Death toll rises to 100 after suicide bomb attack at Pakistan mosque
The death toll from a suicide bomb attack inside a mosque in Pakistan rose to 100 on Tuesday, officials said.
More than 225 worshippers - many of them police officers - were left injured in the deadly explosion within a police compound in the northwestern city of Peshawar on Monday. Many still remained in critical condition in hospital.
The bomber detonated his explosives vest as crowds of around 300 people gathered for prayers - the roof caving in from the force of the blast.
Rescuers scrambled to remove mounds of debris from the mosque grounds to reach worshippers still trapped under the rubble, police said.
More bodies were retrieved overnight and early on Tuesday, according to Mohammad Asim, a government hospital spokesman in Peshawar, and several of those who were critically injured died.
"Most of them were policemen," he said of the victims.
Chief rescue official Bilal Faizi said rescue teams were still working at the site on Tuesday as more people were believed to be trapped inside.
Mourners were burying the victims at different graveyards in the city and elsewhere.
Counter-terrorism police are investigating how the bomber was able to reach the mosque, which is in a walled compound, inside a high-security zone with other government buildings.
Ghulam Ali, governor of the Khyber Pakhtunkhwa province, of which Peshawar is the capital, said: "Yes, it was a security lapse."
Talat Masood, a retired army general and senior security analyst said Monday's suicide bombing showed "negligence".
"When we know that Tehreek-e-Taliban Pakistan is active, and when we know that they have threatened to carry out attacks, there should have been more security at the police compound in Peshawar," he told The Associated Press, referring to a militant group also known as the Pakistani Taliban or TTP.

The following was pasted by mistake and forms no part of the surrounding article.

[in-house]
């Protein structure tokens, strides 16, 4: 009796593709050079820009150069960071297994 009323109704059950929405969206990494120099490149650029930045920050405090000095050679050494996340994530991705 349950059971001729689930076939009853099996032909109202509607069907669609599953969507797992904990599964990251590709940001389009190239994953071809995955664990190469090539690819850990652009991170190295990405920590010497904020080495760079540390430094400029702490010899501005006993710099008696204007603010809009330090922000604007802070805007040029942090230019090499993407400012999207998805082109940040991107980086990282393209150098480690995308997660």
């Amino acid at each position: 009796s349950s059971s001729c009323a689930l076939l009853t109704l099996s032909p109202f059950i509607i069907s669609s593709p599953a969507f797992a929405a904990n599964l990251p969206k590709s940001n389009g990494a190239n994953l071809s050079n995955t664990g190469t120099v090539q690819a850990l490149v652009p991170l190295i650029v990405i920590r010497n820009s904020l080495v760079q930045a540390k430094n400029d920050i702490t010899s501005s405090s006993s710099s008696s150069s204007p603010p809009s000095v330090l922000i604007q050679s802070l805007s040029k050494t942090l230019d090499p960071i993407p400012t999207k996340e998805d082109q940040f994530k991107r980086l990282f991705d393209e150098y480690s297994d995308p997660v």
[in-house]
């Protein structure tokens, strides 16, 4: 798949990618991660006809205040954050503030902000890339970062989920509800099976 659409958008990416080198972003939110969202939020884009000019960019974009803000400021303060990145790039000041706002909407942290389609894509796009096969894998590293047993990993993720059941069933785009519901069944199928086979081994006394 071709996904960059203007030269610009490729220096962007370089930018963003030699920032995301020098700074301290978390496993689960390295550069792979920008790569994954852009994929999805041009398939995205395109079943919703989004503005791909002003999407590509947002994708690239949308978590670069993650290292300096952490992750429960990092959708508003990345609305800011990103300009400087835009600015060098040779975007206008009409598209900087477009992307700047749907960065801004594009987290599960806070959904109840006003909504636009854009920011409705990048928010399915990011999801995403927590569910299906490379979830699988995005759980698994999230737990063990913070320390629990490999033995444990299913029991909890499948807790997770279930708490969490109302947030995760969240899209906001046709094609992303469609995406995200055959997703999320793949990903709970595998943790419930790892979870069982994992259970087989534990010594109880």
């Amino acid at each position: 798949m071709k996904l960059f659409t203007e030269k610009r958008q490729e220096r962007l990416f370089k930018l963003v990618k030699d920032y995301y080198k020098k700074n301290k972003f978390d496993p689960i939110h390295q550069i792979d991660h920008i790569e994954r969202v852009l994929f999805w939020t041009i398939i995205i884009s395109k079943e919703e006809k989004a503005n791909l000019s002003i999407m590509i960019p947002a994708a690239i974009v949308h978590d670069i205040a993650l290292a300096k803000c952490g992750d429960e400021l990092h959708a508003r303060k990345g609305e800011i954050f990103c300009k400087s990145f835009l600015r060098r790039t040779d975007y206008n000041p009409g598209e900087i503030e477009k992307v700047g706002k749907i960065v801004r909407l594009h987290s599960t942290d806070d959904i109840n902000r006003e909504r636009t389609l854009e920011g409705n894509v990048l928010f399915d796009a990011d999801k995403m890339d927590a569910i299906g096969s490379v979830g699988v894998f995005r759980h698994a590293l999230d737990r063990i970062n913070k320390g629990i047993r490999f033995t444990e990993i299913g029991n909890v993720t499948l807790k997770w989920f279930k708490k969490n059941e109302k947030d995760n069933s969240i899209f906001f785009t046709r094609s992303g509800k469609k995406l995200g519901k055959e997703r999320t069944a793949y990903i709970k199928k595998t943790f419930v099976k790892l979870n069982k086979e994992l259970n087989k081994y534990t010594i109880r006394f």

Sarbakaf Mohmand, a commander for the Pakistani Taliban, claimed responsibility for the attack on Twitter.
But hours later, TTP spokesperson Mohammad Khurasani distanced the group from the bombing, saying it was not its policy to target mosques, seminaries and religious places, adding that those taking part in such acts could face punitive action under TTP’s policy. His statement did not address why a TTP commander had claimed responsibility for the bombing.
Pakistan has seen a surge in militant attacks since November, when the Pakistani Taliban ended their cease-fire with government forces. Monday’s attack marked one of the deadliest attacks on security forces in recent years.
Police official Siddique Khan said the attacker blew himself up while among the worshippers, while the dead also included Noor-ul-Amin, the prayer leader.
Meena Gul, who was inside the mosque when the bomb went off, said he doesn’t know how he survived unhurt. The 38-year-old police officer said he could hear cries and screams after the bomb exploded.
Peshawar is the capital of Khyber Pakhtunkhwa province, where the Pakistani Taliban have a strong presence, and the city has been the scene of frequent militant attacks.
Muhammad Ijaz Khan, Peshawar capital city police officer, told local media that between 300 and 400 police officials were present in the area at the time of the blast.
The bombing has drawn nationwide condemnation from politicians and government officials.
Prime Minister Shahbaz Sharif denounced the bombing and vowed “stern action” against those behind the attack.
Former Prime Minister Imran Khan also condemned the bombing, calling it a “terrorist suicide attack” on Twitter. “My prayers & condolences go to victims families,” said the ex-premier.
“It is imperative we improve our intelligence gathering & properly equip our police forces to combat the growing threat of terrorism.”